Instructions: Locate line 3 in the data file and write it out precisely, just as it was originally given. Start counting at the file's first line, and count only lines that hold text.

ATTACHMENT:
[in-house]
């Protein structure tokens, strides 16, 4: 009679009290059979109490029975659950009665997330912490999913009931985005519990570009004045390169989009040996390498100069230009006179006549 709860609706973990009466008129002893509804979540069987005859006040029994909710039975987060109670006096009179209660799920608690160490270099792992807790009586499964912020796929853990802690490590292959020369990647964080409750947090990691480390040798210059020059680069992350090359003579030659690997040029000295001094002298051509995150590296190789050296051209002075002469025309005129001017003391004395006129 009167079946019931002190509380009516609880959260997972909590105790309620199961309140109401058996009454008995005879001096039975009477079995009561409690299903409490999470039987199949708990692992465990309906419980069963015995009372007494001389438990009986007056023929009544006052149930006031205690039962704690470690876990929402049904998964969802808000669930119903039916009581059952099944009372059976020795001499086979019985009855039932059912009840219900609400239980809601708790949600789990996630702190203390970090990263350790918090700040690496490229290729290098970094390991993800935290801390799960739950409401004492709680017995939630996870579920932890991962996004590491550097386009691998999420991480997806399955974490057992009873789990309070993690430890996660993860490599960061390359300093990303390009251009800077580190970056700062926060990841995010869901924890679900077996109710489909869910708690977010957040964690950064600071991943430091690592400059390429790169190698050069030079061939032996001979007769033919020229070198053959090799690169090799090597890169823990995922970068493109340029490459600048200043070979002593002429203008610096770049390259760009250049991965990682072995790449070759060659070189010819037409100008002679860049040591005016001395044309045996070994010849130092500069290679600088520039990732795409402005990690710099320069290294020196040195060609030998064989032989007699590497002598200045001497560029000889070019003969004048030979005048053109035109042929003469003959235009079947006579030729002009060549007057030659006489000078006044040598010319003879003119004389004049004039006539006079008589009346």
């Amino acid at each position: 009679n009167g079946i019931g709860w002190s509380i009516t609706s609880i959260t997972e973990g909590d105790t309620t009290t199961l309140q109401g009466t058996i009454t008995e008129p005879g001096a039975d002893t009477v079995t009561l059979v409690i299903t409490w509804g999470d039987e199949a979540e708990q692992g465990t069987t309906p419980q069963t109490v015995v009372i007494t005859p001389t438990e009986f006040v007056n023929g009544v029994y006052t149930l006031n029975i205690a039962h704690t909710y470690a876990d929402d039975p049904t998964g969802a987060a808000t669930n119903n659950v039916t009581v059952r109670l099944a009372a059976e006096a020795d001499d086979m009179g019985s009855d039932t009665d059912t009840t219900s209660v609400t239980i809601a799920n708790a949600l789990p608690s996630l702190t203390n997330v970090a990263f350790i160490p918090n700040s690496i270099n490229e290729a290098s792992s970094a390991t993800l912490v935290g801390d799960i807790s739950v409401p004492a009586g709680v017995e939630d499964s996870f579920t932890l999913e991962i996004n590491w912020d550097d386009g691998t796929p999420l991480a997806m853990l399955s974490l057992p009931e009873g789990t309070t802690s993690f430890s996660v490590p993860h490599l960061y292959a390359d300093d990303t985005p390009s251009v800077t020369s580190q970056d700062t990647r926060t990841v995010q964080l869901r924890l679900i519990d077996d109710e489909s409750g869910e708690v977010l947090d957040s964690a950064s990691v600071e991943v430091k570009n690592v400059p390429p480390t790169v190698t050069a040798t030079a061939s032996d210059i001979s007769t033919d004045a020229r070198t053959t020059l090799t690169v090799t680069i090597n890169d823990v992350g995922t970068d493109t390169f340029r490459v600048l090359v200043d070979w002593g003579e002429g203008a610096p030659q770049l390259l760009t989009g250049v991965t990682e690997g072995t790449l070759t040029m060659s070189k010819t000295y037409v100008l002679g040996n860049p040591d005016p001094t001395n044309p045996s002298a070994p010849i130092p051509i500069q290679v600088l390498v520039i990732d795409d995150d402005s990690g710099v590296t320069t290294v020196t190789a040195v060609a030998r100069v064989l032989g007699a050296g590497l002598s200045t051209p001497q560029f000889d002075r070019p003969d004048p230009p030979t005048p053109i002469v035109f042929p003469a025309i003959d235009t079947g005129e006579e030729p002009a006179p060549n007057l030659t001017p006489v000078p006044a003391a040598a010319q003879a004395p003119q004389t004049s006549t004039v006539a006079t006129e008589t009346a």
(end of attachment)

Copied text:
């Amino acid at each position: 009679n009167g079946i019931g709860w002190s509380i009516t609706s609880i959260t997972e973990g909590d105790t309620t009290t199961l309140q109401g009466t058996i009454t008995e008129p005879g001096a039975d002893t009477v079995t009561l059979v409690i299903t409490w509804g999470d039987e199949a979540e708990q692992g465990t069987t309906p419980q069963t109490v015995v009372i007494t005859p001389t438990e009986f006040v007056n023929g009544v029994y006052t149930l006031n029975i205690a039962h704690t909710y470690a876990d929402d039975p049904t998964g969802a987060a808000t669930n119903n659950v039916t009581v059952r109670l099944a009372a059976e006096a020795d001499d086979m009179g019985s009855d039932t009665d059912t009840t219900s209660v609400t239980i809601a799920n708790a949600l789990p608690s996630l702190t203390n997330v970090a990263f350790i160490p918090n700040s690496i270099n490229e290729a290098s792992s970094a390991t993800l912490v935290g801390d799960i807790s739950v409401p004492a009586g709680v017995e939630d499964s996870f579920t932890l999913e991962i996004n590491w912020d550097d386009g691998t796929p999420l991480a997806m853990l399955s974490l057992p009931e009873g789990t309070t802690s993690f430890s996660v490590p993860h490599l960061y292959a390359d300093d990303t985005p390009s251009v800077t020369s580190q970056d700062t990647r926060t990841v995010q964080l869901r924890l679900i519990d077996d109710e489909s409750g869910e708690v977010l947090d957040s964690a950064s990691v600071e991943v430091k570009n690592v400059p390429p480390t790169v190698t050069a040798t030079a061939s032996d210059i001979s007769t033919d004045a020229r070198t053959t020059l090799t690169v090799t680069i090597n890169d823990v992350g995922t970068d493109t390169f340029r490459v600048l090359v200043d070979w002593g003579e002429g203008a610096p030659q770049l390259l760009t989009g250049v991965t990682e690997g072995t790449l070759t040029m060659s070189k010819t000295y037409v100008l002679g040996n860049p040591d005016p001094t001395n044309p045996s002298a070994p010849i130092p051509i500069q290679v600088l390498v520039i990732d795409d995150d402005s990690g710099v590296t320069t290294v020196t190789a040195v060609a030998r100069v064989l032989g007699a050296g590497l002598s200045t051209p001497q560029f000889d002075r070019p003969d004048p230009p030979t005048p053109i002469v035109f042929p003469a025309i003959d235009t079947g005129e006579e030729p002009a006179p060549n007057l030659t001017p006489v000078p006044a003391a040598a010319q003879a004395p003119q004389t004049s006549t004039v006539a006079t006129e008589t009346a």